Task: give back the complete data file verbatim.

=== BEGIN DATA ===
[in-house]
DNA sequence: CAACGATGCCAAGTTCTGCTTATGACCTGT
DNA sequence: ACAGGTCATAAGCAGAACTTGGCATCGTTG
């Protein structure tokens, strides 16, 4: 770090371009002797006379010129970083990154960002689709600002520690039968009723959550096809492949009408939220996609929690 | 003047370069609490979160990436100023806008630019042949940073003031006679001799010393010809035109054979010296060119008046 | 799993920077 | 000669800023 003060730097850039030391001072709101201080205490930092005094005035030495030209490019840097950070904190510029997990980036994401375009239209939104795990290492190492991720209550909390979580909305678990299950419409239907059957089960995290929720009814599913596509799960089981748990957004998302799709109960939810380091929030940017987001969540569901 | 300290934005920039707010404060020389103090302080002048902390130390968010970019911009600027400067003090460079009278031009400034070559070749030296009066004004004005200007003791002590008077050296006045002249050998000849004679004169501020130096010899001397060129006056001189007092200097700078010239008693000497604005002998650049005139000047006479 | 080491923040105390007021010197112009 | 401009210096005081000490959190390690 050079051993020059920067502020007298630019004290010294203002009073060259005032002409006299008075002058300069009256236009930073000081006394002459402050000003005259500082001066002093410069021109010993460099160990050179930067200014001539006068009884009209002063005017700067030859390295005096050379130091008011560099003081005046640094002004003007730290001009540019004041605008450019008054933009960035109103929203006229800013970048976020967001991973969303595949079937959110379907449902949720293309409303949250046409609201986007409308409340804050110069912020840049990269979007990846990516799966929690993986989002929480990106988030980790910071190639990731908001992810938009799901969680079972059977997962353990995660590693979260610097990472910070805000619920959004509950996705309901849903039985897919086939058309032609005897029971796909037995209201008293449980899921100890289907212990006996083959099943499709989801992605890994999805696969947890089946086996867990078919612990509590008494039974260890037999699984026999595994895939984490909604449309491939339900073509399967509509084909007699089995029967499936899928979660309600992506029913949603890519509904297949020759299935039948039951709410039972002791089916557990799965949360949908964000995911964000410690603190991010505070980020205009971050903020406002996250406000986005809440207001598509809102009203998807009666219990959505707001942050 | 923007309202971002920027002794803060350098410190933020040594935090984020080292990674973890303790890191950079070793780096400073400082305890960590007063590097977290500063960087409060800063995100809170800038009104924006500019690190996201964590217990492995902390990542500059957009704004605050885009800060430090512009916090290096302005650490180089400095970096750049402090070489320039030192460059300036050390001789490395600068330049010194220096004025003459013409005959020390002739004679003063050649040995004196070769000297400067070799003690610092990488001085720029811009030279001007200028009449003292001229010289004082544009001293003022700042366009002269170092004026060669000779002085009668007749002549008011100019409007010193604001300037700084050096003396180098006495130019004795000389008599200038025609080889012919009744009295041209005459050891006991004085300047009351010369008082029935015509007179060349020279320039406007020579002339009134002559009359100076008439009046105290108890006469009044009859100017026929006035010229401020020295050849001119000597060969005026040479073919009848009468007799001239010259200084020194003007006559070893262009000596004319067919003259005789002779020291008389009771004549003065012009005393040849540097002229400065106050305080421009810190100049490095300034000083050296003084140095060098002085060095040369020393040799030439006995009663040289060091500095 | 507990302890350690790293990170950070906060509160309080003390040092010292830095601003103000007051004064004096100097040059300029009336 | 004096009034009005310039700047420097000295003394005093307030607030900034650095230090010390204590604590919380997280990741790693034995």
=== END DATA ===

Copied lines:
[in-house]
DNA sequence: CAACGATGCCAAGTTCTGCTTATGACCTGT
DNA sequence: ACAGGTCATAAGCAGAACTTGGCATCGTTG
């Protein structure tokens, strides 16, 4: 770090371009002797006379010129970083990154960002689709600002520690039968009723959550096809492949009408939220996609929690 | 003047370069609490979160990436100023806008630019042949940073003031006679001799010393010809035109054979010296060119008046 | 799993920077 | 000669800023 003060730097850039030391001072709101201080205490930092005094005035030495030209490019840097950070904190510029997990980036994401375009239209939104795990290492190492991720209550909390979580909305678990299950419409239907059957089960995290929720009814599913596509799960089981748990957004998302799709109960939810380091929030940017987001969540569901 | 300290934005920039707010404060020389103090302080002048902390130390968010970019911009600027400067003090460079009278031009400034070559070749030296009066004004004005200007003791002590008077050296006045002249050998000849004679004169501020130096010899001397060129006056001189007092200097700078010239008693000497604005002998650049005139000047006479 | 080491923040105390007021010197112009 | 401009210096005081000490959190390690 050079051993020059920067502020007298630019004290010294203002009073060259005032002409006299008075002058300069009256236009930073000081006394002459402050000003005259500082001066002093410069021109010993460099160990050179930067200014001539006068009884009209002063005017700067030859390295005096050379130091008011560099003081005046640094002004003007730290001009540019004041605008450019008054933009960035109103929203006229800013970048976020967001991973969303595949079937959110379907449902949720293309409303949250046409609201986007409308409340804050110069912020840049990269979007990846990516799966929690993986989002929480990106988030980790910071190639990731908001992810938009799901969680079972059977997962353990995660590693979260610097990472910070805000619920959004509950996705309901849903039985897919086939058309032609005897029971796909037995209201008293449980899921100890289907212990006996083959099943499709989801992605890994999805696969947890089946086996867990078919612990509590008494039974260890037999699984026999595994895939984490909604449309491939339900073509399967509509084909007699089995029967499936899928979660309600992506029913949603890519509904297949020759299935039948039951709410039972002791089916557990799965949360949908964000995911964000410690603190991010505070980020205009971050903020406002996250406000986005809440207001598509809102009203998807009666219990959505707001942050 | 923007309202971002920027002794803060350098410190933020040594935090984020080292990674973890303790890191950079070793780096400073400082305890960590007063590097977290500063960087409060800063995100809170800038009104924006500019690190996201964590217990492995902390990542500059957009704004605050885009800060430090512009916090290096302005650490180089400095970096750049402090070489320039030192460059300036050390001789490395600068330049010194220096004025003459013409005959020390002739004679003063050649040995004196070769000297400067070799003690610092990488001085720029811009030279001007200028009449003292001229010289004082544009001293003022700042366009002269170092004026060669000779002085009668007749002549008011100019409007010193604001300037700084050096003396180098006495130019004795000389008599200038025609080889012919009744009295041209005459050891006991004085300047009351010369008082029935015509007179060349020279320039406007020579002339009134002559009359100076008439009046105290108890006469009044009859100017026929006035010229401020020295050849001119000597060969005026040479073919009848009468007799001239010259200084020194003007006559070893262009000596004319067919003259005789002779020291008389009771004549003065012009005393040849540097002229400065106050305080421009810190100049490095300034000083050296003084140095060098002085060095040369020393040799030439006995009663040289060091500095 | 507990302890350690790293990170950070906060509160309080003390040092010292830095601003103000007051004064004096100097040059300029009336 | 004096009034009005310039700047420097000295003394005093307030607030900034650095230090010390204590604590919380997280990741790693034995």